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FAA Changes Israel’s Aviation Safety Rating to Category 2

The reason for the change in status is flight safety problems and oversight issues that have not yet been solved
29.12.08 / 00:00
FAA Changes Israel’s Aviation Safety Rating to Category 2
29.12.08
FAA Changes Israel’s Aviation Safety Rating to Category 2

The reason for the change in status is flight safety problems and oversight issues that have not yet been solved
 
The U.S. Department of Transportation’s Federal Aviation Administration (FAA) changed last week Israel’s aviation safety standard rating to Category 2 following an assessment made last July of the country’s civil aviation authority. The rating is not related to security issues.
 
In a statement issued by the FAA it noted: "A Category 2 rating may involve a country lacking laws or regulations necessary to oversee air carriers in accordance with international standards, or that its civil aviation authority does not meet international standards in one or more areas such as technical expertise, trained personnel, record keeping, or inspection procedures”.
 
The reason for the change in status is flight safety problems and oversight issues that have not yet been solved, at Ben-Gurion International Airport among others.
 
With a Category 2 rating given by the FAA’s International Aviation Safety Assessment (IASA) program, Israeli air carriers will not be allowed to establish new service to the United States. The civil aviation authority of Israel is addressing the items identified, including working with the FAA on an aggressive action plan to correct all areas of concern so that their safety oversight system fully complies with standards and practices set by the International Civil Aviation Organization (ICAO).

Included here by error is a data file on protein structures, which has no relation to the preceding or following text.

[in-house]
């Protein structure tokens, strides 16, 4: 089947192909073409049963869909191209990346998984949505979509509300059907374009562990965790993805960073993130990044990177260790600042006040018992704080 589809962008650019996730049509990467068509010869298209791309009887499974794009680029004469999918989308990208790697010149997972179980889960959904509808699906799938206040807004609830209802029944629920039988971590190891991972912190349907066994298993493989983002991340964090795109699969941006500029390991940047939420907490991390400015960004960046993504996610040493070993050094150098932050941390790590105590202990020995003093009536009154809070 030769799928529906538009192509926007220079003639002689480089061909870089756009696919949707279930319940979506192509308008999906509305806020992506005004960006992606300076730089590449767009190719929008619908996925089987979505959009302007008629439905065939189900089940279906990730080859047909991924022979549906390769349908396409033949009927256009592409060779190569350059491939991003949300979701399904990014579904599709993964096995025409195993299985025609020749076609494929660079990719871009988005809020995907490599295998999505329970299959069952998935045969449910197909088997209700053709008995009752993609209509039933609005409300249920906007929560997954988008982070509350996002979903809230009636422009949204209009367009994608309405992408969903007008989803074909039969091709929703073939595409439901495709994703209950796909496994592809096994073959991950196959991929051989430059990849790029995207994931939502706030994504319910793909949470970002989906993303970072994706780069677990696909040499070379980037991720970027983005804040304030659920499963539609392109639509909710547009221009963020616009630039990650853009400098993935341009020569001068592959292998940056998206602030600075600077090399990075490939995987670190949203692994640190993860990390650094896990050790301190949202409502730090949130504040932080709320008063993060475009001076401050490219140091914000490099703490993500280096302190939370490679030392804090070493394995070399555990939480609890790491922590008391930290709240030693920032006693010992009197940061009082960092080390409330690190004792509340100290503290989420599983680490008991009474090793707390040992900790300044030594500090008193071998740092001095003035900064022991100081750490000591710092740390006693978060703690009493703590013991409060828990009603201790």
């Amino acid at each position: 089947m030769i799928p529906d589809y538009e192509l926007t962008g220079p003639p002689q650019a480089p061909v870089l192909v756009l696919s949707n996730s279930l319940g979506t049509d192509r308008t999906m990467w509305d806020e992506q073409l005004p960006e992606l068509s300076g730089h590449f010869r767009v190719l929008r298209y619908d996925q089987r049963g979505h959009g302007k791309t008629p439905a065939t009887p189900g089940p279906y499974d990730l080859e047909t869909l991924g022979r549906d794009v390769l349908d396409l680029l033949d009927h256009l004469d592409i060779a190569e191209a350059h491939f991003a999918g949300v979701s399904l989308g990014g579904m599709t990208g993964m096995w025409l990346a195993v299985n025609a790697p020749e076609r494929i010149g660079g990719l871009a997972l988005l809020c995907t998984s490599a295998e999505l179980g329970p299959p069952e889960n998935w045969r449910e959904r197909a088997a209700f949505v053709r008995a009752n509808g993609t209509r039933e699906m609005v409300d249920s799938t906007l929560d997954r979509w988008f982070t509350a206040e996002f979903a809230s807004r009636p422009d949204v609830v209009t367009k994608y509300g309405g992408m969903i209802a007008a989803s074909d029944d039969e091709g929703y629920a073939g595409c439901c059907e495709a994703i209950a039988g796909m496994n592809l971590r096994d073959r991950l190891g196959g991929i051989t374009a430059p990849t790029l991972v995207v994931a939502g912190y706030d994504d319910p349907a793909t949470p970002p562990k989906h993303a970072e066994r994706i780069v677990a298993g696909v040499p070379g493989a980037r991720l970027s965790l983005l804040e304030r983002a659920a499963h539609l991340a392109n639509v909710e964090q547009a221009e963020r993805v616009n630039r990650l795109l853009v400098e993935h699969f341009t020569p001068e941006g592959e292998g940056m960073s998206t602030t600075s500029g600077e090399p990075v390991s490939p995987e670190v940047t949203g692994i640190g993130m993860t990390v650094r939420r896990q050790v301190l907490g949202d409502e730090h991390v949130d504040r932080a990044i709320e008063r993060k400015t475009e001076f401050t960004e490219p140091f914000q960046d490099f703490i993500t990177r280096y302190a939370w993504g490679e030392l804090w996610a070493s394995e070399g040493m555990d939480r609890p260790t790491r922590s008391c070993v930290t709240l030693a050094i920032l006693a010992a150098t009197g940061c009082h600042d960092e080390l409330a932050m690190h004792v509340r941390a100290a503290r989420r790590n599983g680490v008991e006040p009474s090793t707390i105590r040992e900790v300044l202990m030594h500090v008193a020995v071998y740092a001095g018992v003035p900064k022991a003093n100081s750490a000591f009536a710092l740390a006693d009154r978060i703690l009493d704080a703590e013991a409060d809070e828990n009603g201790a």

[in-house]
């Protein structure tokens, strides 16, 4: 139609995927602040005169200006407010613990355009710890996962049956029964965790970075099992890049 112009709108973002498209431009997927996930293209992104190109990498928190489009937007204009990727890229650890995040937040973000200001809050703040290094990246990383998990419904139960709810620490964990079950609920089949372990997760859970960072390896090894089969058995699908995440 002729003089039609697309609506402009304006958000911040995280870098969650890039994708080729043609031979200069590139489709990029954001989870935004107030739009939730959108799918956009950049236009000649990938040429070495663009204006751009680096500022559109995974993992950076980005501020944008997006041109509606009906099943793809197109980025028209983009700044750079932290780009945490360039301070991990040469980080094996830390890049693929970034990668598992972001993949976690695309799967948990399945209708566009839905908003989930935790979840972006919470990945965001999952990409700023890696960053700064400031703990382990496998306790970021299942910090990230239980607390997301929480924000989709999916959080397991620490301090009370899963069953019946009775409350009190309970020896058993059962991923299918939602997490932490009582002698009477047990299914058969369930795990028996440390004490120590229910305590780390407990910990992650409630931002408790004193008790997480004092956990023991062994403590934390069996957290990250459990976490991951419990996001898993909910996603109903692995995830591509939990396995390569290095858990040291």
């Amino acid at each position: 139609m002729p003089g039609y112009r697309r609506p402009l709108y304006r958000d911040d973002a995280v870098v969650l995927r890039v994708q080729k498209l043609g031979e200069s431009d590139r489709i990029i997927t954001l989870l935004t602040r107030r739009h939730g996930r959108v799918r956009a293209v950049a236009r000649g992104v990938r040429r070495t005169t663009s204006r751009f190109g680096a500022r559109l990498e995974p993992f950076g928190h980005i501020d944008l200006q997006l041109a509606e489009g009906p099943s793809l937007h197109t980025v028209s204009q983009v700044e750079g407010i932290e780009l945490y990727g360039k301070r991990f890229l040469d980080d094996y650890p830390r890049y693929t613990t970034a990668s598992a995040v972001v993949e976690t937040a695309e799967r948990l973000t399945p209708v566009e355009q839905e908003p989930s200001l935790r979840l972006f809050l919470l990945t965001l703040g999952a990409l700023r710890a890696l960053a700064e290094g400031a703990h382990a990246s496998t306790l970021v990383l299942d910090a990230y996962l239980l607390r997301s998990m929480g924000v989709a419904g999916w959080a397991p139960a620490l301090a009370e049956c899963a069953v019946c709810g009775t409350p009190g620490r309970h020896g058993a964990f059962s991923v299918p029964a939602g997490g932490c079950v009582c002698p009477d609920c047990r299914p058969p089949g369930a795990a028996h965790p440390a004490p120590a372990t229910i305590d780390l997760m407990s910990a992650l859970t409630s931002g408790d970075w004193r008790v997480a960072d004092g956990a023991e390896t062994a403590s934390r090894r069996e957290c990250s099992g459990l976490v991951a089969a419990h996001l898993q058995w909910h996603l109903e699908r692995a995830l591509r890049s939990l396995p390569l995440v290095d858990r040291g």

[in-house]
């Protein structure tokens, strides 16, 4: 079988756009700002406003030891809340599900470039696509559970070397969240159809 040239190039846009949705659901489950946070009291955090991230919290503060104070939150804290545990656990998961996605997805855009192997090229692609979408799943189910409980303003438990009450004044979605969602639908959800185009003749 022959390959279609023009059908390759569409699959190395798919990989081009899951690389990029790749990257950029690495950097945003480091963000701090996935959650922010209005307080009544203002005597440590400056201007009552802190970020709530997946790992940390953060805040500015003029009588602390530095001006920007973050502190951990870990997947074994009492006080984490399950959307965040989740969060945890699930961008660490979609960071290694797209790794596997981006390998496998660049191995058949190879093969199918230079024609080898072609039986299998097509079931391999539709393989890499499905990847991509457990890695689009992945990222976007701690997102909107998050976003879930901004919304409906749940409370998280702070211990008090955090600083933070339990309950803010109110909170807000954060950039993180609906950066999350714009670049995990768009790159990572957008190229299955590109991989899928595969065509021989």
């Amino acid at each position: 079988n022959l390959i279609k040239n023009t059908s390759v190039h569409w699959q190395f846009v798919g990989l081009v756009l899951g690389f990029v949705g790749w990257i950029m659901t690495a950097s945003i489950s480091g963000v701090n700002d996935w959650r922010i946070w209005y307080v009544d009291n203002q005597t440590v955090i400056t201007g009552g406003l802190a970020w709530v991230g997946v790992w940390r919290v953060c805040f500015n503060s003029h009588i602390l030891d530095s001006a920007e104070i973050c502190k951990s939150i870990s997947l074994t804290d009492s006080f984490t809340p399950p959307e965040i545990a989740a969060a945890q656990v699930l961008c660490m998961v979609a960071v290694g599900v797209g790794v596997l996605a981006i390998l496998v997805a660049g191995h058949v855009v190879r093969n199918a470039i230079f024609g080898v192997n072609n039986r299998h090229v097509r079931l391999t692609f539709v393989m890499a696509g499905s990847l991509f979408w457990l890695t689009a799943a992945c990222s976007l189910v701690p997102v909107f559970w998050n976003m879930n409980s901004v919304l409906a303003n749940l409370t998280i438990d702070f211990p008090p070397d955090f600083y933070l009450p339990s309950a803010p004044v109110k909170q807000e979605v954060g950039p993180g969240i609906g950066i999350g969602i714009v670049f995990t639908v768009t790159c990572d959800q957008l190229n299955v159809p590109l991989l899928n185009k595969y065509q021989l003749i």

All countries with air carriers that fly to the United States must adhere to the safety standards of ICAO, the United Nations’ technical agency for aviation. ICAO establishes international standards and recommended practices for aircraft operations and maintenance. Inpractical terms Category 2 rating means that Israeli airlines can no longer open new routes to the United States. Insurance premiums for the airlines are also going to rise, which will mean a corresponding rise in air fares, or cancellation of routes to Israel – or possibly both.
 
It also means a serious drop in Israel’s prestige, just at a time when her tourism is on the rise despite an economic slump in most areas of the world.
 
Since November 1995, Israel has maintained a Category 1 rating, meaning that the country’s civil aviation authority complied with all ICAO safety standards. A Category 2 rating may involve a country lacking laws or regulations necessary to oversee air carriers in accordance with international standards, or that its civil aviation authority does not meet international standards in one or more areas such as technical expertise, trained personnel, record keeping, or inspection procedures.
 
The IASA program administered by the FAA assesses the civil aviation authorities of all countries that have air carriers operating or might be authorized to operate to the United States. The FAA also makes this assessment information available to the public. The assessments are not an indication of whether individual foreign air carriers are safe or unsafe. Rather, they determine whether or not foreign civil aviation authorities are meeting ICAO safety standards, not FAA regulations.
 
Category 2 rating brings Israel into linewith nations such as the Ukraine, Honduras, Bangladesh, Belize, Ivory Coast, Croatia, DR Congo, Gambia, Ghana, Guyana, Haiti, Indonesia, Kiribati, The rating, which relates to airport safety procedures, has nothing to do with security, but rather relates to deficiencies in flight safety and inspection.
 

 

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